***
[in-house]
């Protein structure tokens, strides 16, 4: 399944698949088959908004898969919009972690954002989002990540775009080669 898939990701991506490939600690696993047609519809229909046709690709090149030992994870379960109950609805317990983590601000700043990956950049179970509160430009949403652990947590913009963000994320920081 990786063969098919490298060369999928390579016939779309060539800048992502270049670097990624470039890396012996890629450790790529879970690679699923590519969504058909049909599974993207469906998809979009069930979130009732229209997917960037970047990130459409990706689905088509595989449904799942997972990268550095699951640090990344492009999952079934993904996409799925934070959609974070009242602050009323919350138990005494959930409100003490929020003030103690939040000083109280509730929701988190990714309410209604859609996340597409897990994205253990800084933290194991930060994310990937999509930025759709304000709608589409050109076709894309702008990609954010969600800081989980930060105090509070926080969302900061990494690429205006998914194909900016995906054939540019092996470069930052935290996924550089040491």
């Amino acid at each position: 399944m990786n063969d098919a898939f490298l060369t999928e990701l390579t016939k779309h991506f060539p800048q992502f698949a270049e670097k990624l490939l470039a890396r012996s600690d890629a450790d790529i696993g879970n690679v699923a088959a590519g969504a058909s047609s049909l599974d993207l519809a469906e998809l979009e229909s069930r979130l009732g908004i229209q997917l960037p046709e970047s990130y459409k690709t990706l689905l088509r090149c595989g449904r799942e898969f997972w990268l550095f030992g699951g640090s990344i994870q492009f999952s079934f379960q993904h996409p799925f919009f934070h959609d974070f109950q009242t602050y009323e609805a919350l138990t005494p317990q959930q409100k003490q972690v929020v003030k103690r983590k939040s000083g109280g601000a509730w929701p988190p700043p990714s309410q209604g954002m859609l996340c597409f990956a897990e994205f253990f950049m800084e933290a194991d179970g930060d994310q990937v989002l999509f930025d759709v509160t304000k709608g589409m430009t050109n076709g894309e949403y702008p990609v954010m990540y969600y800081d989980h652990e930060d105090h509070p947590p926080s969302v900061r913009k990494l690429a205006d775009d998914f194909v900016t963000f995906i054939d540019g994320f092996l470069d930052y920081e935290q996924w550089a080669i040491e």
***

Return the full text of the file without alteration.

[in-house]
């Protein structure tokens, strides 16, 4: 399944698949088959908004898969919009972690954002989002990540775009080669 898939990701991506490939600690696993047609519809229909046709690709090149030992994870379960109950609805317990983590601000700043990956950049179970509160430009949403652990947590913009963000994320920081 990786063969098919490298060369999928390579016939779309060539800048992502270049670097990624470039890396012996890629450790790529879970690679699923590519969504058909049909599974993207469906998809979009069930979130009732229209997917960037970047990130459409990706689905088509595989449904799942997972990268550095699951640090990344492009999952079934993904996409799925934070959609974070009242602050009323919350138990005494959930409100003490929020003030103690939040000083109280509730929701988190990714309410209604859609996340597409897990994205253990800084933290194991930060994310990937999509930025759709304000709608589409050109076709894309702008990609954010969600800081989980930060105090509070926080969302900061990494690429205006998914194909900016995906054939540019092996470069930052935290996924550089040491």
């Amino acid at each position: 399944m990786n063969d098919a898939f490298l060369t999928e990701l390579t016939k779309h991506f060539p800048q992502f698949a270049e670097k990624l490939l470039a890396r012996s600690d890629a450790d790529i696993g879970n690679v699923a088959a590519g969504a058909s047609s049909l599974d993207l519809a469906e998809l979009e229909s069930r979130l009732g908004i229209q997917l960037p046709e970047s990130y459409k690709t990706l689905l088509r090149c595989g449904r799942e898969f997972w990268l550095f030992g699951g640090s990344i994870q492009f999952s079934f379960q993904h996409p799925f919009f934070h959609d974070f109950q009242t602050y009323e609805a919350l138990t005494p317990q959930q409100k003490q972690v929020v003030k103690r983590k939040s000083g109280g601000a509730w929701p988190p700043p990714s309410q209604g954002m859609l996340c597409f990956a897990e994205f253990f950049m800084e933290a194991d179970g930060d994310q990937v989002l999509f930025d759709v509160t304000k709608g589409m430009t050109n076709g894309e949403y702008p990609v954010m990540y969600y800081d989980h652990e930060d105090h509070p947590p926080s969302v900061r913009k990494l690429a205006d775009d998914f194909v900016t963000f995906i054939d540019g994320f092996l470069d930052y920081e935290q996924w550089a080669i040491e």